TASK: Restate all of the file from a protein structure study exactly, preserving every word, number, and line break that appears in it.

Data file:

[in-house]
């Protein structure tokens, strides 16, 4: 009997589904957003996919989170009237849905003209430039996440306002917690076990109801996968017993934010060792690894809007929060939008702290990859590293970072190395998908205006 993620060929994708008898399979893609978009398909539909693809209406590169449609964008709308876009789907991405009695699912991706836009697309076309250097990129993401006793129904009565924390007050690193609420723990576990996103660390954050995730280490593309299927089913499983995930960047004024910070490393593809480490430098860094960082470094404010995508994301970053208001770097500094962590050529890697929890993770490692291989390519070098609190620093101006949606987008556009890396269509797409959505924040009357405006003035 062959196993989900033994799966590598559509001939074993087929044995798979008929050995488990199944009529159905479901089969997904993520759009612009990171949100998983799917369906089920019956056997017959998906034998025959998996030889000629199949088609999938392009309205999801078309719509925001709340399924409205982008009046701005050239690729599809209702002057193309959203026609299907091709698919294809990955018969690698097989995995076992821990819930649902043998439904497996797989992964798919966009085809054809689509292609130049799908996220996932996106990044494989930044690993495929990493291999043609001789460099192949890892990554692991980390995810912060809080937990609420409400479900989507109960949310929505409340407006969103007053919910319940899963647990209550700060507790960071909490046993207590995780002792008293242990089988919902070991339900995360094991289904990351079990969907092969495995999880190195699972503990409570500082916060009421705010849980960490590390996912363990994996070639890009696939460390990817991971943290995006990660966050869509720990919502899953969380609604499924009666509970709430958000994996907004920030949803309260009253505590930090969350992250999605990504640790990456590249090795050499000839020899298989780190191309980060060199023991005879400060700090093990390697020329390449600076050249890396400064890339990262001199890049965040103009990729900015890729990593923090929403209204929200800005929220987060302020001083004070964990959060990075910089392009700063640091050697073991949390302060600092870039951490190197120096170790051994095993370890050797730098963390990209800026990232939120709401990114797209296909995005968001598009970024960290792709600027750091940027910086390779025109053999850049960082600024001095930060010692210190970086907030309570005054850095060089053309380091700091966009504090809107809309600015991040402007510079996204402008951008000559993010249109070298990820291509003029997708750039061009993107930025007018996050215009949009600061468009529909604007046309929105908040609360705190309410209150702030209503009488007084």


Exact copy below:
[in-house]
């Protein structure tokens, strides 16, 4: 009997589904957003996919989170009237849905003209430039996440306002917690076990109801996968017993934010060792690894809007929060939008702290990859590293970072190395998908205006 993620060929994708008898399979893609978009398909539909693809209406590169449609964008709308876009789907991405009695699912991706836009697309076309250097990129993401006793129904009565924390007050690193609420723990576990996103660390954050995730280490593309299927089913499983995930960047004024910070490393593809480490430098860094960082470094404010995508994301970053208001770097500094962590050529890697929890993770490692291989390519070098609190620093101006949606987008556009890396269509797409959505924040009357405006003035 062959196993989900033994799966590598559509001939074993087929044995798979008929050995488990199944009529159905479901089969997904993520759009612009990171949100998983799917369906089920019956056997017959998906034998025959998996030889000629199949088609999938392009309205999801078309719509925001709340399924409205982008009046701005050239690729599809209702002057193309959203026609299907091709698919294809990955018969690698097989995995076992821990819930649902043998439904497996797989992964798919966009085809054809689509292609130049799908996220996932996106990044494989930044690993495929990493291999043609001789460099192949890892990554692991980390995810912060809080937990609420409400479900989507109960949310929505409340407006969103007053919910319940899963647990209550700060507790960071909490046993207590995780002792008293242990089988919902070991339900995360094991289904990351079990969907092969495995999880190195699972503990409570500082916060009421705010849980960490590390996912363990994996070639890009696939460390990817991971943290995006990660966050869509720990919502899953969380609604499924009666509970709430958000994996907004920030949803309260009253505590930090969350992250999605990504640790990456590249090795050499000839020899298989780190191309980060060199023991005879400060700090093990390697020329390449600076050249890396400064890339990262001199890049965040103009990729900015890729990593923090929403209204929200800005929220987060302020001083004070964990959060990075910089392009700063640091050697073991949390302060600092870039951490190197120096170790051994095993370890050797730098963390990209800026990232939120709401990114797209296909995005968001598009970024960290792709600027750091940027910086390779025109053999850049960082600024001095930060010692210190970086907030309570005054850095060089053309380091700091966009504090809107809309600015991040402007510079996204402008951008000559993010249109070298990820291509003029997708750039061009993107930025007018996050215009949009600061468009529909604007046309929105908040609360705190309410209150702030209503009488007084």